Rose’s father, Joseph, had only a fifth-grade education in Italy before he came to America with his mother and older sister. He was placed in 6th grade in P.S. 3 in Greenwich Village. (Decades later, Rose supervised student teachers in that school for the Teachers College programs.) Joseph did not know any English and was taunted by the other children for being a “WOP and dumb.” He quit school after two weeks in 6th grade and got a job as an ice man. He later worked as a taxi driver and a bartender. He discovered an aptitude for welding while in the US Army in WWII and eventually got a good job as a welder at the Brooklyn Navy Yard. This put the family in the middle class, but the stigma of the bullying in school and the inability of people to pronounce his last name, Molignano, caused him to change it to Moligano. His brother, Peter, on Horatio Street, did not change his, so there are two versions of that surname in the family.

Rose’s mother, Jennie, remained a piece worker and ILGWU shop steward until she retired. Rose’s maternal grandmother, Francesca continued to live in San Juan Hill for three more years until the building was condemned to build Lincoln Center. Rose’s parents, and brothers had moved to Long Island when Rose was five, because they were unhappy with the schools in the city. They felt that Rose needed better teaching than her older brother had experienced, so they moved to Bayville and built a house on a lot that Rose’s maternal grandparents gave them. “In the city, we had no books in the apartment – not even a Bible – but we did get the Daily News. Early on, although her father may have struggled with reading and read at about a 4th-grade level, he and Rose made it through the paper every day. “Something just clicked and I could read when I was four.” Later, her father was less supportive. Although she always excelled at school, he was not in favor of college for girls and disowned her after she went away to college on a full Regents scholarship.

Rose did not let paternal opposition stand in her way. She started her career as a music teacher in Norwich, NY, where she taught for 16 years.  After requesting a sabbatical leave, which was initially denied, she went on to earn a 2nd master’s degree and an Education Degree from Columbia University’s Teacher’s College. To get the sabbatical, Rose had to go over the head of the school superintendent and she wrote to the board of education, which approved the sabbatical. As a music teacher and leader in the community, Rose was involved in community theater, served on the County Council on the Arts, and had done many musicals with the children in the schools. The superintendent called her in and asked what she was going to do on sabbatical. She replied that she had been accepted into SUNY Albany’s program in children’s theater and that she had been accepted at Columbia University’s Teacher’s College. The superintendent replied, “You are going to Columbia.  I’m not going to pay you to go off and be an actress.”  So, she went to Columbia.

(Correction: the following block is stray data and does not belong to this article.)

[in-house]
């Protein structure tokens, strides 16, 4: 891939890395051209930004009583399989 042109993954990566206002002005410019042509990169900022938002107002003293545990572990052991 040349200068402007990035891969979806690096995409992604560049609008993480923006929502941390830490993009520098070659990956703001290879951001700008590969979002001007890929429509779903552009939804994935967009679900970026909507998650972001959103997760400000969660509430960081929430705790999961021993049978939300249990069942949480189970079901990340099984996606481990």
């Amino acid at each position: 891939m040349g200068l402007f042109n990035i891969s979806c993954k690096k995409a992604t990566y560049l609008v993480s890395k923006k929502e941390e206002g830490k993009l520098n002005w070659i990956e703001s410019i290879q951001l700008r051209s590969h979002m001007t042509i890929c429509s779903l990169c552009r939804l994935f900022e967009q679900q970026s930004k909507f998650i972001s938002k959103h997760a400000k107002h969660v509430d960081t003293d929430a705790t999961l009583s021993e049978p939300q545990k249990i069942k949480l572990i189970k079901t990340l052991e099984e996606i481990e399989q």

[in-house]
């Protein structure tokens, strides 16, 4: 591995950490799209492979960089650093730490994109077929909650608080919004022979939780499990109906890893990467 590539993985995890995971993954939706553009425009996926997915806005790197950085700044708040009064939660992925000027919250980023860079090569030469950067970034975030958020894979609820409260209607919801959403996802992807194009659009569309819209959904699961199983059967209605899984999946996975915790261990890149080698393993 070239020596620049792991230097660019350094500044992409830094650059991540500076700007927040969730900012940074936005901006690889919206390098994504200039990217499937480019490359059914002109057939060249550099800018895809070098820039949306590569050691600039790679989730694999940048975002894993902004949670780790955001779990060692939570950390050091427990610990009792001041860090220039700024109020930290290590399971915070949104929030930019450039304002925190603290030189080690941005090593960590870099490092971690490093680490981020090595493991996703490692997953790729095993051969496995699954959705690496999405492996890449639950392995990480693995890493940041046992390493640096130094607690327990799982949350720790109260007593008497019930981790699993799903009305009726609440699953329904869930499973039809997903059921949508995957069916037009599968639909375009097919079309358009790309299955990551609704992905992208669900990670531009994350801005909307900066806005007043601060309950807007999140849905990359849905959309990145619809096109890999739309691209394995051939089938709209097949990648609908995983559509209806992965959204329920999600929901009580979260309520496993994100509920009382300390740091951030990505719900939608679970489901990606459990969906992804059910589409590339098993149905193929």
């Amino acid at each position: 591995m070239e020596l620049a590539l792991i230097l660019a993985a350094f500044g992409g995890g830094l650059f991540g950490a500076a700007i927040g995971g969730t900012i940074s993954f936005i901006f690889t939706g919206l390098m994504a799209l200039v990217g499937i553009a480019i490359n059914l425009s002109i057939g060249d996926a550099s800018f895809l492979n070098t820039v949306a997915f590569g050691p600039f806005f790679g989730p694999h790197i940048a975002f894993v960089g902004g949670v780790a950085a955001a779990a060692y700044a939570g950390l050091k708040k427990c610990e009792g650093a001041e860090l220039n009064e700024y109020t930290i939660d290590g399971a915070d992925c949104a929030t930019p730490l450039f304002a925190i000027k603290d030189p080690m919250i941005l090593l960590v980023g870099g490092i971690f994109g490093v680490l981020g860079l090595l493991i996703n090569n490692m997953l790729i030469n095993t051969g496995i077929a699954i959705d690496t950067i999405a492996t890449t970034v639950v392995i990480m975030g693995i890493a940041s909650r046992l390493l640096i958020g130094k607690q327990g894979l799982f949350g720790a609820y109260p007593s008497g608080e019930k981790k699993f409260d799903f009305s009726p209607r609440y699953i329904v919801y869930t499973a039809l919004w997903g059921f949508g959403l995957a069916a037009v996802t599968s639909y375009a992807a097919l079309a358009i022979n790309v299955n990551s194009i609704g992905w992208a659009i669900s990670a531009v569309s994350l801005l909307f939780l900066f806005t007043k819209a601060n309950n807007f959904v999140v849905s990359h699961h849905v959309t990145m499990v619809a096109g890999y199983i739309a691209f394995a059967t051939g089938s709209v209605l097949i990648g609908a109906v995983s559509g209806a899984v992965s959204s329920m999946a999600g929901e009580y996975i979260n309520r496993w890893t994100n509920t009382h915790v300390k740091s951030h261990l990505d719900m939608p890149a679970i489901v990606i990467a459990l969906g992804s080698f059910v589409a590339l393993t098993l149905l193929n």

After earning the doctorate, Rose became a professor. She received her first appointment as an assistant professor at Trinity University in San Antonio, Texas. Although she and her husband and two sons moved there for the job, Texas, with the prejudice, de facto segregation and sexism they encountered was not for them. The family left after a year and Rose began a satisfying academic and administrative career at SUNY New Paltz where she is Professor Emeritus. Currently Rose is Professor and Program Director of Educational Leadership, Mercy College, NY. Rose also belongs to a protest brass band, the Tin Horn Uprising, named for an uprising of tenant farmers in the Hudson Valley in the 19th century.